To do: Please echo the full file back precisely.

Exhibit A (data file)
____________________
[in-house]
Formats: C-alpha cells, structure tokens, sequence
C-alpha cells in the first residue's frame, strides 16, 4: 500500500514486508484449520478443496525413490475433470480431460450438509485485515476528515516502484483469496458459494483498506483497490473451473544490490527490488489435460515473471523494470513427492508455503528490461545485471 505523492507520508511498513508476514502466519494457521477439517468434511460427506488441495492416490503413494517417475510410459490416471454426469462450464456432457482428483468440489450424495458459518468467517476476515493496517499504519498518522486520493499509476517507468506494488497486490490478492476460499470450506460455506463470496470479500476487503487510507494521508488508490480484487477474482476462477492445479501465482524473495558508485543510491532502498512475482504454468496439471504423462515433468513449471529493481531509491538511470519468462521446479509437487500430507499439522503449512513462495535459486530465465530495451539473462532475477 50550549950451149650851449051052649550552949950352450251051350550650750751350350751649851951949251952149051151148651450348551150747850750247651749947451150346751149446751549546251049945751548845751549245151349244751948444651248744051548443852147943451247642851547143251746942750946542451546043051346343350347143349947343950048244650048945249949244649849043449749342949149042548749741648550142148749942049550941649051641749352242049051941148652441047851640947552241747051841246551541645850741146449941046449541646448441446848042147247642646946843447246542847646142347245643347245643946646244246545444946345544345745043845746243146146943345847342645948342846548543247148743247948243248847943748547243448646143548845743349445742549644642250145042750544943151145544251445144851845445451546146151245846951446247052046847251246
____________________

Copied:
[in-house]
Formats: C-alpha cells, structure tokens, sequence
C-alpha cells in the first residue's frame, strides 16, 4: 500500500514486508484449520478443496525413490475433470480431460450438509485485515476528515516502484483469496458459494483498506483497490473451473544490490527490488489435460515473471523494470513427492508455503528490461545485471 505523492507520508511498513508476514502466519494457521477439517468434511460427506488441495492416490503413494517417475510410459490416471454426469462450464456432457482428483468440489450424495458459518468467517476476515493496517499504519498518522486520493499509476517507468506494488497486490490478492476460499470450506460455506463470496470479500476487503487510507494521508488508490480484487477474482476462477492445479501465482524473495558508485543510491532502498512475482504454468496439471504423462515433468513449471529493481531509491538511470519468462521446479509437487500430507499439522503449512513462495535459486530465465530495451539473462532475477 50550549950451149650851449051052649550552949950352450251051350550650750751350350751649851951949251952149051151148651450348551150747850750247651749947451150346751149446751549546251049945751548845751549245151349244751948444651248744051548443852147943451247642851547143251746942750946542451546043051346343350347143349947343950048244650048945249949244649849043449749342949149042548749741648550142148749942049550941649051641749352242049051941148652441047851640947552241747051841246551541645850741146449941046449541646448441446848042147247642646946843447246542847646142347245643347245643946646244246545444946345544345745043845746243146146943345847342645948342846548543247148743247948243248847943748547243448646143548845743349445742549644642250145042750544943151145544251445144851845445451546146151245846951446247052046847251246